Should There Really Be Armed Guards in Every School?

photo from Boston Globe

Follow the Money: Considering the Policies of Non-Profit Advocacy Associations

By Polly Psi

The National Rifle Association (NRA) is among the most influential and successful non-profit advocacy associations in the country. Their power derives from their ability to support and to elect candidates and legislators favorable to their policies.

Those policies favor wider gun ownership, relaxed rules about when, how, and where firearms can be carried and a lenient attitude towards the use of firearms as weapons of defense. Yet, despite their power and success, the NRA faced widespread criticism when they advocated for armed guards at every school to prevent a recurrence of the mass murders in Newtown, CT.

My purpose is to discuss how an organization such as the NRA arrives at policy decisions and how this process can affect you. My purpose is not to evaluate the effectiveness or wisdom of the policy.

The NRA gets about $100 million in funding each year from the firearms industry: the makers, the sellers and the advertisers. This $100 million investment begets a $4 billion return. The lifeblood of the NRA is the money of those who profit from the sale and use of firearms. It is the interests of the industry that dictates the policies of the NRA.

The NRA is hypocritical when they claim that gun ownership is a Constitutional right. The NRA consistently wants to infringe on the Constitutional rights of the media, movie makers, and creators of violent video games. The NRA tried to blame video game makers, slasher films, and the media for the reason so many were killed in a school in Newtown, CT. The NRA is willing to attach blame and to fault others, but are unable to accept or acknowledge any misjudgments of their own.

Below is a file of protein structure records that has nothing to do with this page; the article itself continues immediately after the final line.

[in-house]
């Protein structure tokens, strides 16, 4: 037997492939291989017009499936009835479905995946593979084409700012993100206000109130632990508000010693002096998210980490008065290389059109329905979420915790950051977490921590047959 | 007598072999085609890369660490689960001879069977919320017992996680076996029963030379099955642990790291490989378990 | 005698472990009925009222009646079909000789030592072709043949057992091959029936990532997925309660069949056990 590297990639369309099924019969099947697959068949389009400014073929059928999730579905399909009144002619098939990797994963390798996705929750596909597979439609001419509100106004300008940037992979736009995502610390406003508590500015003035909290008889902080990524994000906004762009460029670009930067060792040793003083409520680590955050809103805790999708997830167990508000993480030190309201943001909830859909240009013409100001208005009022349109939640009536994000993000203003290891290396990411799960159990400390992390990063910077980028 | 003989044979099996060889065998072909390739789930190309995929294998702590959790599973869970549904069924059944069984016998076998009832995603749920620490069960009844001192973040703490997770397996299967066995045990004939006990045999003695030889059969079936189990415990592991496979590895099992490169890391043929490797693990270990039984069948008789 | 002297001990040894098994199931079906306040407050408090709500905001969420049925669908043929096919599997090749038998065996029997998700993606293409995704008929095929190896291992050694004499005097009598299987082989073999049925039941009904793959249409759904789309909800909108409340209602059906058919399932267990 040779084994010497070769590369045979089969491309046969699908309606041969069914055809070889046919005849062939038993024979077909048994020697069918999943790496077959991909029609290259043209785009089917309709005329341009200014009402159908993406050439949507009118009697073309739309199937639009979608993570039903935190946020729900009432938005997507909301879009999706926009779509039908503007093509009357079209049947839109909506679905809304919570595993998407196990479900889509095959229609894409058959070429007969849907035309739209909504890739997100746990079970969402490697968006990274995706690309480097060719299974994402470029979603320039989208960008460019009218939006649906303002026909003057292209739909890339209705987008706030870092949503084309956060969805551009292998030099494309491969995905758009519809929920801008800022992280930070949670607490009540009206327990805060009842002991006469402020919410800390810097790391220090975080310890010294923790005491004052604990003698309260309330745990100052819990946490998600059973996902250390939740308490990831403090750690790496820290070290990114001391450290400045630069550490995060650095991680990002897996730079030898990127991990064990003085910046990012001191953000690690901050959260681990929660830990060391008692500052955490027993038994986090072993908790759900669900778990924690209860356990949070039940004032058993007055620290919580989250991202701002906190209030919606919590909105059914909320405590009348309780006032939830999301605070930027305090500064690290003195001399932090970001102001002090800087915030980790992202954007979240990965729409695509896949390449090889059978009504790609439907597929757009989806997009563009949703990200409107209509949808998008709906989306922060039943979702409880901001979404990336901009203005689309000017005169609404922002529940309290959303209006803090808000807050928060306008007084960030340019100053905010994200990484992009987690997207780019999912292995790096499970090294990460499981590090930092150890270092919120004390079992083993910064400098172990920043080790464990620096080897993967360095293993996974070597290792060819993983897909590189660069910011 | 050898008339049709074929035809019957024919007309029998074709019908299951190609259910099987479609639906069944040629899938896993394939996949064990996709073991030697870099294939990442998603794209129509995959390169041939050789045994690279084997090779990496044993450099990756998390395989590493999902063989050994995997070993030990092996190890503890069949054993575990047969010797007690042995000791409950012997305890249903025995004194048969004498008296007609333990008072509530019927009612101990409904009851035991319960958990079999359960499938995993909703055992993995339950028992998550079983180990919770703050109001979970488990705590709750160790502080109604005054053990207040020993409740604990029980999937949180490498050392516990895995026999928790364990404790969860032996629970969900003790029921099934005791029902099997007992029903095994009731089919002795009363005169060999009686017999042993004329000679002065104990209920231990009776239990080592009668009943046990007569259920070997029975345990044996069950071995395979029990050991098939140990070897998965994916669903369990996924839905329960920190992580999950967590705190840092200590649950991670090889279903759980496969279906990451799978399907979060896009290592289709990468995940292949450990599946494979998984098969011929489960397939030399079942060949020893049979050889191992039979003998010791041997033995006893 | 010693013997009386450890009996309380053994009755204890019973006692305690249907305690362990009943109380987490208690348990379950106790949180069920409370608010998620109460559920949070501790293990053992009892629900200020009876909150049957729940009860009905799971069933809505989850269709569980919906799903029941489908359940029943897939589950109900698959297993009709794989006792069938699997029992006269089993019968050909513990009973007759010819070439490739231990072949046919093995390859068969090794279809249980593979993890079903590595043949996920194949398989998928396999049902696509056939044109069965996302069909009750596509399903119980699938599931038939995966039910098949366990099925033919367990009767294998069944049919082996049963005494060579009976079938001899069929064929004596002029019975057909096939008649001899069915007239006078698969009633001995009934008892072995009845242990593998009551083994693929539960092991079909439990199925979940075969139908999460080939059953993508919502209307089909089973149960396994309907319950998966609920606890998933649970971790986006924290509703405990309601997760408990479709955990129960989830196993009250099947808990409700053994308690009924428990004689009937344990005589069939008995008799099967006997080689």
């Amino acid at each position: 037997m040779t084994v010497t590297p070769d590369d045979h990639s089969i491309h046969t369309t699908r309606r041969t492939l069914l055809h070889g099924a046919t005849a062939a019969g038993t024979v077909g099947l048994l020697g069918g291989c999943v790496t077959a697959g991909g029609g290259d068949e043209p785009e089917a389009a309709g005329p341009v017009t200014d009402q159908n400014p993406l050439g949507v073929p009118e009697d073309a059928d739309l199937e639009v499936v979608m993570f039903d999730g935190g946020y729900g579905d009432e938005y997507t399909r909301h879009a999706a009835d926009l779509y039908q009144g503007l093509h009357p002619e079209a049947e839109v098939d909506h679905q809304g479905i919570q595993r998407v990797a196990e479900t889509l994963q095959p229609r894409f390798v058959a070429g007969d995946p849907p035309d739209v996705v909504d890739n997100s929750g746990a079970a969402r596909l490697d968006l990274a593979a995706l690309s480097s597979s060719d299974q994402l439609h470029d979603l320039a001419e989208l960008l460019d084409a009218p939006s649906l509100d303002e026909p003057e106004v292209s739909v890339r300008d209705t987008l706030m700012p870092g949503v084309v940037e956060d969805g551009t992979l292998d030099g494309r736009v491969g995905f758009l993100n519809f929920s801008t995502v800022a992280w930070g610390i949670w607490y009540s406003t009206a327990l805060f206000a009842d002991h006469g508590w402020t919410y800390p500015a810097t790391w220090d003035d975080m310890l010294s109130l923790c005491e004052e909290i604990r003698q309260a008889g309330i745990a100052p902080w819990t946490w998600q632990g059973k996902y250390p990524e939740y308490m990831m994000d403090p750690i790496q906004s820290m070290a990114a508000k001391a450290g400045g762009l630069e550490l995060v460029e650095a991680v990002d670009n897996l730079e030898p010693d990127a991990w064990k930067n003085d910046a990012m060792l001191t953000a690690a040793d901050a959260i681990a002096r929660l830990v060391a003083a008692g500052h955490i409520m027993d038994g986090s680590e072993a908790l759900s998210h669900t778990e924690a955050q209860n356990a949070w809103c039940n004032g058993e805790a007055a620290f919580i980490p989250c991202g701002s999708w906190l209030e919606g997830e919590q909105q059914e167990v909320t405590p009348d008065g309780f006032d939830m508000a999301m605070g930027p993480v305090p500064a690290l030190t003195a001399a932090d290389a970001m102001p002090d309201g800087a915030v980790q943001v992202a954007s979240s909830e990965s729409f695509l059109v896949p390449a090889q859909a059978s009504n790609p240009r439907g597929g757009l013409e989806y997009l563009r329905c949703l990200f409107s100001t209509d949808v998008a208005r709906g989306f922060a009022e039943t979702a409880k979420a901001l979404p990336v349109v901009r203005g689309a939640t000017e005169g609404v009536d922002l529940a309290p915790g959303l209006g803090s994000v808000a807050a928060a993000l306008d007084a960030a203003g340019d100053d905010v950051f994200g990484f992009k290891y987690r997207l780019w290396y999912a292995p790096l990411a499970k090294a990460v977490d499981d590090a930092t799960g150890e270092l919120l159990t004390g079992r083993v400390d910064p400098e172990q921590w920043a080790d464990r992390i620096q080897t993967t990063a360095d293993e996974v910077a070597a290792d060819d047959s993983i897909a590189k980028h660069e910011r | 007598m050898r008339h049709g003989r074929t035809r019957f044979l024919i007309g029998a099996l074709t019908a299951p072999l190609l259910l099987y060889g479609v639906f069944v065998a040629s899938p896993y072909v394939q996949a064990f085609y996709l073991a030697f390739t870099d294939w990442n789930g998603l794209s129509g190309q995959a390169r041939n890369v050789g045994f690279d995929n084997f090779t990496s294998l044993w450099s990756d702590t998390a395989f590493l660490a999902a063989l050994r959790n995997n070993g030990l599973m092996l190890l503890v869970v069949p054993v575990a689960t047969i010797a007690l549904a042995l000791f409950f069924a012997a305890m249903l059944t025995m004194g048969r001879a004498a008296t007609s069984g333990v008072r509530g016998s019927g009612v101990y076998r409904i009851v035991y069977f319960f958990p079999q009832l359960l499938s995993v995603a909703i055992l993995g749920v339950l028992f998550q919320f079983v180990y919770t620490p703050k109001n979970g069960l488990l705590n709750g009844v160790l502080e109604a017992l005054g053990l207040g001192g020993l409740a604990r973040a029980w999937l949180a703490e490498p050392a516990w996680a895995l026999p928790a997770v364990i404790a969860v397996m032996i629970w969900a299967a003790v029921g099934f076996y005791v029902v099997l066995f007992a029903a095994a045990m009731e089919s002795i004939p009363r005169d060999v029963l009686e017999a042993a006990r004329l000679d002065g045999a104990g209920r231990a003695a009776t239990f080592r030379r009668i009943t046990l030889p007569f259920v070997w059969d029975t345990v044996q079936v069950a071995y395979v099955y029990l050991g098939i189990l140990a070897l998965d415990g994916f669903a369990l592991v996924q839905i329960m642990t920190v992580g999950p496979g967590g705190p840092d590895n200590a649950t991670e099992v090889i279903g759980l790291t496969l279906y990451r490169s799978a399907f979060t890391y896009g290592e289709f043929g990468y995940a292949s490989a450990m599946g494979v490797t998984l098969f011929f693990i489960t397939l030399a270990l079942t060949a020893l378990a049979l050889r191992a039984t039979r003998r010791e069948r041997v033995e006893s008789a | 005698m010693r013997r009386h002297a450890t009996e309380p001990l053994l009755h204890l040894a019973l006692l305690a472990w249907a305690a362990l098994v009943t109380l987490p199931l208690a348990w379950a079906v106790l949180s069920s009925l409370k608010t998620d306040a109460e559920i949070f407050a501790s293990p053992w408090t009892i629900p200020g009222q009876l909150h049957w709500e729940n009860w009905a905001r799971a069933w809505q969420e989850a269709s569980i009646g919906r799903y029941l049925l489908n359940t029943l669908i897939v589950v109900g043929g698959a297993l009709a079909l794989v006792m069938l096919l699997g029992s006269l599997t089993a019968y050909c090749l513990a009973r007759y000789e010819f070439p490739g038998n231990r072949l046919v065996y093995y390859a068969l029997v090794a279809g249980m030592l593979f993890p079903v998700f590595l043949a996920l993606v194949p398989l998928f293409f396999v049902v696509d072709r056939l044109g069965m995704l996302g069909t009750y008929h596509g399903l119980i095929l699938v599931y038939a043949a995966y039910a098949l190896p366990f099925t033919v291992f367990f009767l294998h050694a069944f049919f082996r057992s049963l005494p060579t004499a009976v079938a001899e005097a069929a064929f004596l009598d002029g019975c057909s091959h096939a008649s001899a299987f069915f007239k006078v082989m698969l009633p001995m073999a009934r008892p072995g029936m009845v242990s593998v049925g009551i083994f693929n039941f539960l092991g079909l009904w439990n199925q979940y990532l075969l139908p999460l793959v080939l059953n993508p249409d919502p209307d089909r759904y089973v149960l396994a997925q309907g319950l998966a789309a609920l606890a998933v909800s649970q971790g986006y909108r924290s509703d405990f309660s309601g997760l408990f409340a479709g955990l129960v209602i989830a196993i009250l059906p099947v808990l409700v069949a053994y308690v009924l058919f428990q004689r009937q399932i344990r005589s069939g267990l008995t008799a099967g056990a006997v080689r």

Such an attitude toward the Constitution is not unusual or exceptional. Hugh Hefner became a huge defender of “freedom of speech” when the sale and display of “Playboy” was protested.

Before supporting any non-profit organization, consider who profits from the advocacy association. Often big business are members of non-profit advocacy associations simply for marketing purposes.

From this perspective, that the NRA is a marketing tool of the firearms industry, it is apparent that the “armed guard” policy was inevitable. It was the only position the organization could adopt that would satisfy their true mandate: sell more firearms in an expanding market.


  1. I have been saying follow the money for awhile. The gun manufacturers, gun shows, and gun shops wouldn't make as many millions if they didn't feed the paranoia with their propaganda.

  2. Look, there was terrible reaction to cigarette smoking restrictions in New York City and NJ too. Did it stop everyone from smoking where they aren't allowed? Of course not. Did it make everyone quit smoking? No. But it reduced cigarette smoking dramatically and it improved all of our lives dramatically. Will we get ALL guns off the street, of course not. But will getting guns off the streets save lives — absolutely. More lives will be saved by getting guns off the streets then buying tens of thousands of guns and putting them in the schools.

  3. I actually follow this thought process. If NRA gets what they want hundreds of thousands of schools will purchase more guns helping the NRA supporters who sell guns to make a living….. with this thought process it would make sense that some nanny organizations primarily are just marketing for nanny placement agencies and businesses. Since some nanny associations are just marketing and networking for nanny businesses it makes sense why nanny organizations speak out against Domestic Worker's Rights Bills. I guess we can apply that thought to a lot of non-profits that businesses join just to market their business.

  4. To be clear I was commenting in generalizations. I was really impressed with Judi Merlin's article showing it's hard for agencies to represent both parents and nannies.

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